Differences Between Borax and Boric Acid
Borax is known as sodium tetraborate decahydrate. Boric acid’s scientific name is boron trihydroxide. Although boric acid and borax both contain boron, they are different molecular compounds. Both compounds are toxic if ingested.
Boric acid is marketed for its insecticidal properties. It kills roaches, ants and fleas. Although boric acid naturally occurs in soil and is needed as a trace mineral by plants, excessive use of the mineral kills them, making this product a good herbicide. Boric acid solution was once a popular eyewash, but is not recommended for any medical use now. According to the U.S. National Institute of Health, "Chronic poisoning occurs in those who are repeatedly exposed to boric acid. For example, in the past, boric acid was used to disinfect and treat wounds. Patients who received such treatments over and over again got sick, and some died." One safe use of boric acid is as a homeopathic remedy, for Acne and anti-fungal preparations, including vaginal suppositories for yeast infection treatment. Homeopathic remedies are so dilute they do not contain active pharmacological molecules of boric acid.
Sodium borate is an ingredient in the HPV vaccine Gardisil, which is marketed to young women as a preventative against one type of cervical cancer caused by the human papillomavirus. Sodium borate is also marketed as rat poison, although in much higher doses. Gardisil manufacturer Merck says the amount of sodium borate used to preserve the vaccine is safe.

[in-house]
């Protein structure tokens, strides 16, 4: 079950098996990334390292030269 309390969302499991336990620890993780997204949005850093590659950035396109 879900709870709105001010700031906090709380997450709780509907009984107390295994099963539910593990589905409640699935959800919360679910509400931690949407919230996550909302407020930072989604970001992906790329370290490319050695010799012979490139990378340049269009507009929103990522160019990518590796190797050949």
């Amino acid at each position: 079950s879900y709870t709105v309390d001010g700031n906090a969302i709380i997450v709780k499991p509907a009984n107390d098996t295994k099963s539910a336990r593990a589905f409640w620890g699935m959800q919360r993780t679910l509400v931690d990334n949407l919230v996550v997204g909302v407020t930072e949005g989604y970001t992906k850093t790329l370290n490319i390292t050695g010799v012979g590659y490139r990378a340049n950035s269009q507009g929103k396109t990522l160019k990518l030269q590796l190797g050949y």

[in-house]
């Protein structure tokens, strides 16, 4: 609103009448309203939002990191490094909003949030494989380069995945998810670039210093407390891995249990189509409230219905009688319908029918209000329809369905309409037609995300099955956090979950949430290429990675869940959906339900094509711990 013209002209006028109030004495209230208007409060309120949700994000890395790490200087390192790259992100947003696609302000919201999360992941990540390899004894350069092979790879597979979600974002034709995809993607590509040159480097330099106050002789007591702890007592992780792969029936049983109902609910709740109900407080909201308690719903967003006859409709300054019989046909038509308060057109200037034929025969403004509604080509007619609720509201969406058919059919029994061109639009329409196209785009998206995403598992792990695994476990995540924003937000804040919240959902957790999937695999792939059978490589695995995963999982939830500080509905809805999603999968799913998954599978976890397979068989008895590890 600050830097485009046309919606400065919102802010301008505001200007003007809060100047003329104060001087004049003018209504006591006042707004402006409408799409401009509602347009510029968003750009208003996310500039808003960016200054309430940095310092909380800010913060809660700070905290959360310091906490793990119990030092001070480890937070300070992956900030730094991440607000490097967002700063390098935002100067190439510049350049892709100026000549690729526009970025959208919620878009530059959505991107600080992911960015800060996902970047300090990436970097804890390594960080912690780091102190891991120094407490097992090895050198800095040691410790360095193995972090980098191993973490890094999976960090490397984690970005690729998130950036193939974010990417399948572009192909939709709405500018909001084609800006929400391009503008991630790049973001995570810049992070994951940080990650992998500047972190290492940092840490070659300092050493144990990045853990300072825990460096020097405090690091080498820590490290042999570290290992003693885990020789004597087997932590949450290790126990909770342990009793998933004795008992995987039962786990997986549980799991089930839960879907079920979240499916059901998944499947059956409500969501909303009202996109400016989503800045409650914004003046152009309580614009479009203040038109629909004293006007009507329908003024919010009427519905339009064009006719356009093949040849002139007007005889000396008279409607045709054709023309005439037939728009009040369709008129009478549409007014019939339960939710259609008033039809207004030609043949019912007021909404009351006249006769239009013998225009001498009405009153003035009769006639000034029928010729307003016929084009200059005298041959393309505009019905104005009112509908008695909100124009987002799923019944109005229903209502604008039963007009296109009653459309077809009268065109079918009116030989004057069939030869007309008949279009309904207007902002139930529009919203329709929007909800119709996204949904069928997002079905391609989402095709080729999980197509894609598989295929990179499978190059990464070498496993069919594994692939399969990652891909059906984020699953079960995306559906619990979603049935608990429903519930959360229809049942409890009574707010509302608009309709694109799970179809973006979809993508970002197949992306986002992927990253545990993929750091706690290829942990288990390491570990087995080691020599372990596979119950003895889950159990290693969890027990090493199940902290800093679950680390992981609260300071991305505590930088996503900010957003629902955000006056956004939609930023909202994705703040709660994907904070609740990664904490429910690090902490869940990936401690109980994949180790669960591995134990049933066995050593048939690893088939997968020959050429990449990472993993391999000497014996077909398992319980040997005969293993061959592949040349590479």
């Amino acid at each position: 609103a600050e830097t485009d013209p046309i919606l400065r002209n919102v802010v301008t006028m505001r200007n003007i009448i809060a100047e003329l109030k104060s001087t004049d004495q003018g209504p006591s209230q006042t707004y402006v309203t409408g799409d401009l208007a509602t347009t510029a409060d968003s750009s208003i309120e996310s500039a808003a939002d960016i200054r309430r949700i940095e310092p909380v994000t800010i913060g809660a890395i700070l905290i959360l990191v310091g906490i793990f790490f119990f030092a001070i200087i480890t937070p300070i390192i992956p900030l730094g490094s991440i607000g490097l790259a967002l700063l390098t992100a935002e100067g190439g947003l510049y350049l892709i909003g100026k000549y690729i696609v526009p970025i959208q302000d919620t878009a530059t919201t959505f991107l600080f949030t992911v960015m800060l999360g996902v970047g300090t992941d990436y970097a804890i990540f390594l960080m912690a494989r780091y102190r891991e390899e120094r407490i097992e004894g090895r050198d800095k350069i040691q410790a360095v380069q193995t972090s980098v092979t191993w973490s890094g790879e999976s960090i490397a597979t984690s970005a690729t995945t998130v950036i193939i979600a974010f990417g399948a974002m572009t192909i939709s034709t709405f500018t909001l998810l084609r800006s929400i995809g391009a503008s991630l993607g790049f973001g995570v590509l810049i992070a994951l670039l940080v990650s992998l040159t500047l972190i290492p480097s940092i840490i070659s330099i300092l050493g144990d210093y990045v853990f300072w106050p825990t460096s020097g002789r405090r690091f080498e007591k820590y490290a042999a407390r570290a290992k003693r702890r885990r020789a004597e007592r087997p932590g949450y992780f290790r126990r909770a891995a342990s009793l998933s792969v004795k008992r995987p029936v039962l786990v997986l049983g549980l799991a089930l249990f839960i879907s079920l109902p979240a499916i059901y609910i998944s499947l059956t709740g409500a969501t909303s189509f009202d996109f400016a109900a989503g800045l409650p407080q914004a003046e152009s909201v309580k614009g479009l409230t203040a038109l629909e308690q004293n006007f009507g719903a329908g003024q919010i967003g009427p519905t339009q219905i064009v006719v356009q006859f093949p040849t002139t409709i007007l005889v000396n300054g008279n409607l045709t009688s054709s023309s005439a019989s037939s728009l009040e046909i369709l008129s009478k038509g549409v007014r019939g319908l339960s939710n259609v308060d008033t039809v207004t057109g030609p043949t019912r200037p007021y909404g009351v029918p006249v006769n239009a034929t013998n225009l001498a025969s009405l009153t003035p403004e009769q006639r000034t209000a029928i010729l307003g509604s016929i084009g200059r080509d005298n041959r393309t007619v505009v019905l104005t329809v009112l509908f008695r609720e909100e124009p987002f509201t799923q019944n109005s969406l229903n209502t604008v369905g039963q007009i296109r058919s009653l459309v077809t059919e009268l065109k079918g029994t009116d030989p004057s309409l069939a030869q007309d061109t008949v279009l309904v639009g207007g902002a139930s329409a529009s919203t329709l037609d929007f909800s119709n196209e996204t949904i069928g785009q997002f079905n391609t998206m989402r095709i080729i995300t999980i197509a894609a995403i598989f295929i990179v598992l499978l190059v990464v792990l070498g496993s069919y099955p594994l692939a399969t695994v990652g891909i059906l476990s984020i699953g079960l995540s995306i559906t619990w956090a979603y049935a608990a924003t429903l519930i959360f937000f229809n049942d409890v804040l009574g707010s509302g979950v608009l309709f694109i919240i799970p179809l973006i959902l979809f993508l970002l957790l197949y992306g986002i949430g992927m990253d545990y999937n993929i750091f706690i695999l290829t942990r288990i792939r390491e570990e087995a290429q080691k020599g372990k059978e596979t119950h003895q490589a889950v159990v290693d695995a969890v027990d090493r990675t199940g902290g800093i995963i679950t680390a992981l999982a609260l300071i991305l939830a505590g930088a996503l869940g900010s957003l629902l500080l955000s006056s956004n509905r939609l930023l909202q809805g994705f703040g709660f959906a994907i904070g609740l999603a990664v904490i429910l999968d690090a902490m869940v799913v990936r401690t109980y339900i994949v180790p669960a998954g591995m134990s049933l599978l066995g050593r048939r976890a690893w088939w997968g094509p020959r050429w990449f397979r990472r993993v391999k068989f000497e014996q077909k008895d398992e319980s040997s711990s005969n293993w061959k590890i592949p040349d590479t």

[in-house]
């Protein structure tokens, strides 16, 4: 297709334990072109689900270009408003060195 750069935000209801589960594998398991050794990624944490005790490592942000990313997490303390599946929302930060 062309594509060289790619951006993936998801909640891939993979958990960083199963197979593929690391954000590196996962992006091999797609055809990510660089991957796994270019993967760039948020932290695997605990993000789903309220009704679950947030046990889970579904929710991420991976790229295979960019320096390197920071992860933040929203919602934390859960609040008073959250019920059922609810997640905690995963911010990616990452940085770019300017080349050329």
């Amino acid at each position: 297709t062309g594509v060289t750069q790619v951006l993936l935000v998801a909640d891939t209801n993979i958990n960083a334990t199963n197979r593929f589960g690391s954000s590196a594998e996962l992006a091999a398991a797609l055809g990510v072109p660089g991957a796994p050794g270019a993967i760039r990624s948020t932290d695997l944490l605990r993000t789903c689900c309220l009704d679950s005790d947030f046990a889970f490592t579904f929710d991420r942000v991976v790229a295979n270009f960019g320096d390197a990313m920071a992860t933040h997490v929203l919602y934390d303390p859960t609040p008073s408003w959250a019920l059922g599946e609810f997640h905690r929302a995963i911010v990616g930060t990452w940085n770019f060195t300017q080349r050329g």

Washington Times reporter Gregory Lopes, however, noted that some possible vaccine reactions that have prompted authorities in Spain to stop distributing the shots are eerily similar to symptoms of sodium borate poisoning: headaches, blurred vision, possible seizures and paralysis. Most of the reactions were mild and temporary but two young women were hospitalized after taking the vaccine.
Dangers of Exposure
The following information is listed under Hazard Identification of the Material Safety Data Sheet for 20 Mule Team Borax:
“Ingestion: May be harmful if swallowed. Products containing Borax are not intended for ingestion. Borax has a low acute toxicity. Small amounts (e.g., a teaspoon) swallowed accidentally are not likely to cause effects; swallowing amounts larger than that may cause gastrointestinal symptoms.